Activision Says the SEC Is Probing Its Workplace Issues
(Bloomberg) -- Activision Blizzard Inc. said it was subpoenaed by the Securities and Exchange Commission, which is investigating disclosures regarding workplace issues at the embattled video-game giant.
“The U.S. Securities and Exchange Commission is conducting an investigation concerning the company’s disclosures regarding employment matters and related issues, and has issued subpoenas to the company and several current and former employees that seek information related to this,” Activision said Monday in a statement to Bloomberg. “The company is cooperating with the SEC.”
The investigation was first reported Monday by the Wall Street Journal, which cited documents and people familiar with the investigation. The newspaper said that Activision Chief Executive Officer Bobby Kotick was subpoenaed.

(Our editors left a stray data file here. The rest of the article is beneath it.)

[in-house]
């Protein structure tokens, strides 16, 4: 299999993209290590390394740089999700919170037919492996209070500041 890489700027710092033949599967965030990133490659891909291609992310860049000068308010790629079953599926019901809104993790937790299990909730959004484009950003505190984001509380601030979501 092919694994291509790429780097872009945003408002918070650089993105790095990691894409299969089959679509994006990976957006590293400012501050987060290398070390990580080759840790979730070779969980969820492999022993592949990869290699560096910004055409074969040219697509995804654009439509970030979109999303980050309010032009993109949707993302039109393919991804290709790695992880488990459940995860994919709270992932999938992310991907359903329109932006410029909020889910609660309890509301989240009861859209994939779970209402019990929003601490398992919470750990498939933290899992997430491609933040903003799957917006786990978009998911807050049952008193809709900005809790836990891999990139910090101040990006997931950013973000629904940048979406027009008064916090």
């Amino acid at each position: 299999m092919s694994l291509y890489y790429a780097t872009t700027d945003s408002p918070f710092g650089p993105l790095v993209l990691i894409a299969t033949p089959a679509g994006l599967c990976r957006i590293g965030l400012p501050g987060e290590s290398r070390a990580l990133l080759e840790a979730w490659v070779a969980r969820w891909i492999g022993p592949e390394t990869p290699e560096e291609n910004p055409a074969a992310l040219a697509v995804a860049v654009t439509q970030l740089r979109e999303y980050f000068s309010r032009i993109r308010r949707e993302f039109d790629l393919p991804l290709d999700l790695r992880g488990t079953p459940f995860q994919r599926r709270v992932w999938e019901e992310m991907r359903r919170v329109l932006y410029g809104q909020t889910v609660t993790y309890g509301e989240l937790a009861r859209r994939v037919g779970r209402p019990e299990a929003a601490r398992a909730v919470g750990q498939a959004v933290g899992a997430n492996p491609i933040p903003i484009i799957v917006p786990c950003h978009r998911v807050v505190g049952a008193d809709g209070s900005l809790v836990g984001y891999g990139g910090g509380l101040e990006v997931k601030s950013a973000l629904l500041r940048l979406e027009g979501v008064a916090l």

Activision’s troubles have snowballed in recent weeks. In mid-September, a union filed a federal labor board complaint accusing the company of violating the law through coercive rules, actions and statements. California’s Department of Fair Employment and Housing sued the company in July, alleging Activision fostered a “frat boy” culture in which female employees were subjected to sexual harassment, pay inequality and retaliation. Days later, an employee walkout drew hundreds of demonstrators to the sidewalks at a company campus in Irvine, California.
In a July email to employees, Activision’s chief compliance officer called the California agency’s claims “factually incorrect, old and out of context.”
Kotick later apologized for a “tone deaf” initial response to concerns in a letter to employees and engaged a law firm to revamp the company’s practices. Activision recently hired several new executives to address the company’s corporate culture.
Shares of Activision fell 4.3% to $76.18 at the close in New York.
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